Stewart Baillie, director, defence shared services, for the New Zealand Defence Force says “a shared services organisation allows the Defence Force to consolidate and improve supplier relationships and reduce compliance costs. The aim is to standardise, simplify, and where applicable, automate processes; reduce duplication; undertake reviews, assessments and analysis on behalf of NZDF stakeholders and ensure that the development of any shared service opportunities are undertaken in collaboration with the Services. This will allow [it] to deliver solutions, with the support of our trading partners, focused on our customers’ needs.” There seems to be little information and less study how well shared services are benefitting militaries. The SANDF has long experience with the shared services approach, some of it quite successful and long-running in the form of the SA Military Health Service, a shared medical service for the Army, Air Force and Navy; and the Chaplain’s Service, which provides the services religious support.
Other attempts at shared services have been, apparently, more mixed. Consultants Deloitte & Touche suggested a number of reforms as part of a R49.59 million “efficiency study” in 1996-7x. Pierre Tredoux, then head of Deloitte & Touche Consulting’s public sector division, told the Business Times newspaper the restructuring “will result in sustainable cost savings of 22%, without diluting the operational effectiveness of the [SANDF].” The study also indicated “clear opportunities for major additional savings”xi.
The study informed a series of reorganisations between 1997 and 2000 that saw the SANDF and its constituent Services convert their headquarters into “head offices” and abandon a structure based on staff divisions, derived from the successful Prussian model, in use generally, with the world’s militaries, since the 19th Century. The restructuring included a change of mandate for the Services and the creation of the Joint Operations Division (J Ops) on August 1, 1997. Prior to its establishment, each Service had a staff responsible for conducting operations for that service as directed by the Service chief and the CSANDF. The latter had his own operations staff, but this acted more as a coordinating body. Where forces from more than one Service operated together for either extended periods or came together for a vital operation, a joint force commander would be appointed, usually the officer in charge of the larger continent.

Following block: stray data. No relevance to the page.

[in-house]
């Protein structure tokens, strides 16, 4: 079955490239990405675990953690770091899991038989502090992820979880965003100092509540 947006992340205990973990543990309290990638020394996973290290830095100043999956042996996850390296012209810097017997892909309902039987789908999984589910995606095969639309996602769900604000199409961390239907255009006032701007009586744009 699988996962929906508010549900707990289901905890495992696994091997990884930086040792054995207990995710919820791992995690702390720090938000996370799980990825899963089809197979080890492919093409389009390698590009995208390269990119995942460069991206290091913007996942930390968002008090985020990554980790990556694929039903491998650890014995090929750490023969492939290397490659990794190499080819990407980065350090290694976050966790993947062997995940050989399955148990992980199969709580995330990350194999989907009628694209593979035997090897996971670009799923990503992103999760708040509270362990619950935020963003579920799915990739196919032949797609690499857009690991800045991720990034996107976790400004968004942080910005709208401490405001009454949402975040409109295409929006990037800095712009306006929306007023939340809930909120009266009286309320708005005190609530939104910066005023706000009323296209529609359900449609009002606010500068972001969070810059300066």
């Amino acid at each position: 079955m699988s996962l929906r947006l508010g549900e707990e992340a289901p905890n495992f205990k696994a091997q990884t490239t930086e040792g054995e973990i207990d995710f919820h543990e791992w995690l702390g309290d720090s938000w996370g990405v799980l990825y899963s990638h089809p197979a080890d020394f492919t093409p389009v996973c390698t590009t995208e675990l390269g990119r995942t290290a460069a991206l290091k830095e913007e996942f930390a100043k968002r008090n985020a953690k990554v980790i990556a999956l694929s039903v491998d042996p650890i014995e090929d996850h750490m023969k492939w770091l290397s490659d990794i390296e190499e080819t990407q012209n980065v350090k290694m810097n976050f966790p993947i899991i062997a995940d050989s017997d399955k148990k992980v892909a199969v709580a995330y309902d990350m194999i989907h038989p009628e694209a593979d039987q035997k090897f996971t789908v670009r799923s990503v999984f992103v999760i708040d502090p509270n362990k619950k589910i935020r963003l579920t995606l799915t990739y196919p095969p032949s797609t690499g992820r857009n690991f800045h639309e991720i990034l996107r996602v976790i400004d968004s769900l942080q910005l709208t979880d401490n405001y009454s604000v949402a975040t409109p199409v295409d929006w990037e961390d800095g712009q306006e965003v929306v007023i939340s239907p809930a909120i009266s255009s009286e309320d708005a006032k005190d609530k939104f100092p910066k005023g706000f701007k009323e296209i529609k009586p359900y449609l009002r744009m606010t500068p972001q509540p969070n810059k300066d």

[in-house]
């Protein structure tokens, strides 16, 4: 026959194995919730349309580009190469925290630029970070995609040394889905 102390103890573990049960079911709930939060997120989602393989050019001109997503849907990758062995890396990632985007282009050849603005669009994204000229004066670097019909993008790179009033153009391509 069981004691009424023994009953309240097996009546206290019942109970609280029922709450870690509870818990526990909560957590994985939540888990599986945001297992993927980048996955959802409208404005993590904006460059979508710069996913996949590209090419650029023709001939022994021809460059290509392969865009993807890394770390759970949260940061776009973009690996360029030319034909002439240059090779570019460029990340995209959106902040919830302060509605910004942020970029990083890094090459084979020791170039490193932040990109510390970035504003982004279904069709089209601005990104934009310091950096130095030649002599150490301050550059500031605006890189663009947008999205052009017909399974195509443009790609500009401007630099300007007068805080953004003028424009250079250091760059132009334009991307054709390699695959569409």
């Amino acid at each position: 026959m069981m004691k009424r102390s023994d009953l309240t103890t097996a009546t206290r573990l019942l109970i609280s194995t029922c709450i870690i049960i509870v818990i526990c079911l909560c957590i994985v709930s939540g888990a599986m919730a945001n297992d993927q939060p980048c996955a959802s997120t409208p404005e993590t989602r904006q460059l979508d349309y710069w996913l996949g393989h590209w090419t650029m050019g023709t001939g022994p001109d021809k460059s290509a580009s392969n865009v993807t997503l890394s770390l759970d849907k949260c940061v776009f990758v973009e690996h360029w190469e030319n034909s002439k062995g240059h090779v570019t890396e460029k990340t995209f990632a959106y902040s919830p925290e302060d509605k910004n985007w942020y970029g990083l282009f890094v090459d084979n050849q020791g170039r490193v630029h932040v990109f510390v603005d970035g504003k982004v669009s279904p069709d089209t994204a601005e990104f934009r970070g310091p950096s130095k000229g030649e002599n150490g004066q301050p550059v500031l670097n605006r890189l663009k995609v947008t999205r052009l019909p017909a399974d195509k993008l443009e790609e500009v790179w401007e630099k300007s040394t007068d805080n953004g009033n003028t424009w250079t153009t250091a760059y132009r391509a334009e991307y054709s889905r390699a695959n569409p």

The development followed similar changes carried out in the US Armed Forces under the Goldwater-Nicholls Reorganisation Act of 1986. Author Tom Clancyxii put it this way: “Goldwater-Nichols revolutionised the way the United States military services operate. Each of the military services has its own culture and traditions, its own sources of pride and ways of doing things, but these differences, in addition to the inevitable competition for resources and status, can easily get in the way of cooperation. Meanwhile, the speed – the tempo – of warfare grows ever faster; and war becomes more lethal. The US military must be able to project massive, shattering force quickly from many different directions – land, sea, air and space – which means, among other things, that service parochialism is an expensive and dated luxury. The new military mantra is ‘jointness’ – all the services must be able to work together as well as comfortably as with members of their own organisations. Goldwater-Nichols aimed to implement ‘jointness’ by breaking the hold of individual services on their combat forces. All operational control was taken away and given to regional [combatant commanders]. This meant that the services became responsible only for organising, training and equipping military forces. Once the forces were operationally ready, they were assigned to one of the Unified Commanders.”